One effect thats kept me pondering is the collar clash. More specifically a die clash with a non reeded collar. When a reeded collar clash is present, its seems to be raised on the coin and visually evident. When a non-reeded collar clash is present it visually resembles a raised fin. You rarely if ever see collar clash mentioned when a non-reeded collar was in use. Unless major die attrition is evident its typically labeled a fin.

Another thing to keep in mind is Wide Collar issues. This results in a larger than normal gap between the die(s) and collar as well. http://www.error-ref.com/wide-collar/

Quote:
Will it also create a thin coin at the opposite side from the fin, or a weak strike on the same side as the fin ?

When a coin seems abnormally thin or thick, I give it a bit more attention. US Cents are notorious for fluctuation in thickness. Modern day cents specs should be 1.52mm thick, but sometimes even the rolling of the stock material can fluctuate in thickness and show a difference from one edge to the other on the end product. Thanks, Doug.
Second opinions are always recommended. Rookies thoughts!
Two sides to every coin. The edge makes three.
Side Note: Sometimes I feel like a nut, sometimes I don't.
Edited by Halo1st
02/09/2019 5:09 pm
Bedrock of the Community
Learn More...
United States
44587 Posts
 Posted 02/09/2019  8:00 pm  Show Profile   Bookmark this reply Add coop to your friends list Get a Link to this Reply
On the collar clashes, the die outer edge touches the collar. Leaving those lines on the die. When coins are struck, the damaged outside edge of the die leaves the lines on the rim area of the strike:
http://www.error-ref.com/collar-clash/
Check out the images a ways down. You can see the damage on the outside edge of the die
Richard S. Cooper
Some have asked about my images I use and I'm glad to say, you can now you can see the DVD in sections on youtube:
1. Intro, older coins, toned coins 2. Doubled dies 3. Die events, One of a kind errors 4. So called errors, Coin information 5. Coin information Types and Varieties, Overlays
Jefferson nickel doubled dies Wexler/Rebar complete listings

trail dies:http://www.traildies.com/
Pillar of the Community
United States
2143 Posts
 Posted 02/09/2019  8:39 pm  Show Profile   Bookmark this reply Add Halo1st to your friends list Get a Link to this Reply
Side note of my trying to describe a non-reeded collar clash. Seems only reeded collar clash examples get illustrated. http://www.error-ref.com/collar-clash/ Thanks, Doug.
Second opinions are always recommended. Rookies thoughts!
Two sides to every coin. The edge makes three.
Side Note: Sometimes I feel like a nut, sometimes I don't.
Edited by Halo1st
02/09/2019 8:43 pm
Bedrock of the Community
Learn More...
United States
44587 Posts
 Posted 02/09/2019  8:55 pm  Show Profile   Bookmark this reply Add coop to your friends list Get a Link to this Reply
If the dies are run to long with the die rubbing on the outside edge, it wears the edge off and creates attrition.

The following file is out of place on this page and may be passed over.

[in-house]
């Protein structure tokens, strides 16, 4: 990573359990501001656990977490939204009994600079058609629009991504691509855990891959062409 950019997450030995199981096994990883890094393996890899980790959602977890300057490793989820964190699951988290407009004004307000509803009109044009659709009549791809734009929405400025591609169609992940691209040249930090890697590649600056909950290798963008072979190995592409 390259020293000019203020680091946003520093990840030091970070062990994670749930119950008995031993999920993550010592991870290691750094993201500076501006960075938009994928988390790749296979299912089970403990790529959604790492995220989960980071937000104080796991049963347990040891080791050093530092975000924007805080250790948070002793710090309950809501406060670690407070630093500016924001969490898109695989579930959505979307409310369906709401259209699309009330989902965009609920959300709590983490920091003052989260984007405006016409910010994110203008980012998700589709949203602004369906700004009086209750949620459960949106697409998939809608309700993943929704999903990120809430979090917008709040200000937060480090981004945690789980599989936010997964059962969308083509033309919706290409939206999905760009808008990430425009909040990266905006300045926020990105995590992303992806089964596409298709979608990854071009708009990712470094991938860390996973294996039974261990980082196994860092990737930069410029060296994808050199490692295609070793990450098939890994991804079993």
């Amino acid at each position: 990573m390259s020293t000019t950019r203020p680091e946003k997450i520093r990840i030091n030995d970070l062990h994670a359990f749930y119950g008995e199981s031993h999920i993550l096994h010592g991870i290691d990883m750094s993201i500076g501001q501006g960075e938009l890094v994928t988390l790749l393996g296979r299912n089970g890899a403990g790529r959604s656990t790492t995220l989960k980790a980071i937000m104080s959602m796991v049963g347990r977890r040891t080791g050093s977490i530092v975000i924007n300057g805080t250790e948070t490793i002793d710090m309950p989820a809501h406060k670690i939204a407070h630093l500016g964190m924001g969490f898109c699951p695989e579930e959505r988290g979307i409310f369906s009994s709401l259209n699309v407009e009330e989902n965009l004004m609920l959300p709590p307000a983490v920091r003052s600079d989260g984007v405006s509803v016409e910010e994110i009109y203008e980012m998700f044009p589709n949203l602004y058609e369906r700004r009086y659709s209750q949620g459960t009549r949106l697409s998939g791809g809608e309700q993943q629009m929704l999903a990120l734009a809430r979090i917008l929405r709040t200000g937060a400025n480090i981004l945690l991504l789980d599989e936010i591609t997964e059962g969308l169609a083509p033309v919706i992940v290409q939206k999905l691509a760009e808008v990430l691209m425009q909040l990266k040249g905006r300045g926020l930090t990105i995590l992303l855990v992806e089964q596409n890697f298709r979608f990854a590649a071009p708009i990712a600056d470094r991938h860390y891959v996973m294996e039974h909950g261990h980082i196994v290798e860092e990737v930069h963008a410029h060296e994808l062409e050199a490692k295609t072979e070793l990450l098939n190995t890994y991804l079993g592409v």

]http://www.error-ref.com/?s=attrition

Note how the rim is moved closer to the devices?















CoopHome : Creates Fin
Richard S. Cooper
Some have asked about my images I use and I'm glad to say, you can now you can see the DVD in sections on youtube:
1. Intro, older coins, toned coins 2. Doubled dies 3. Die events, One of a kind errors 4. So called errors, Coin information 5. Coin information Types and Varieties, Overlays
Jefferson nickel doubled dies Wexler/Rebar complete listings

trail dies:http://www.traildies.com/
Edited by coop
02/09/2019 9:12 pm
Pillar of the Community
United States
2143 Posts
 Posted 02/09/2019  9:59 pm  Show Profile   Bookmark this reply Add Halo1st to your friends list Get a Link to this Reply
I eluded to die attrition in my previous reply. That seems to be a definitive collar issue regardless if it stems from a non-reeded collar or a reeded collar die wear issues. Some examples suggest a potential raised rim fin as well.

What if a non-reeded collar clashed with a die occurred or was initiated prior to the major die attrition stage? To me it would seem to results in a raised impression along the periphery of the working dies design rim. Hence another potential looking rim fin. Thanks, Doug.
Second opinions are always recommended. Rookies thoughts!
Two sides to every coin. The edge makes three.
Side Note: Sometimes I feel like a nut, sometimes I don't.
Edited by Halo1st
02/09/2019 11:09 pm
Moderator
Learn More...
United States
86522 Posts
New Member
United States
12 Posts
 Posted 02/10/2019  2:34 pm  Show Profile   Bookmark this reply Add Shirley Lodge to your friends list Get a Link to this Reply
Thanks, very informative description.
  Previous TopicReplies: 15 / Views: 1,247Next Topic  
 
To participate in the forum you must log in or register.

Coin Community Member eBay Sales

Certified Coins   Certified VAMs   Certified Errors  




Disclaimer: While a tremendous amount of effort goes into ensuring the accuracy of the information contained in this site, Coin Community assumes no liability for errors. Copyright 2005 - 2020 Coin Community Family- all rights reserved worldwide. Use of any images or content on this website without prior written permission of Coin Community or the original lender is strictly prohibited.
Contact Us  |  Advertise Here  |  Privacy Policy / Terms of Use

Coin Community Forum © 2005 - 2020 Coin Community Forums
It took 0.97 seconds to rattle this change. Powered By: Snitz Forums 2000 Version 3.4.05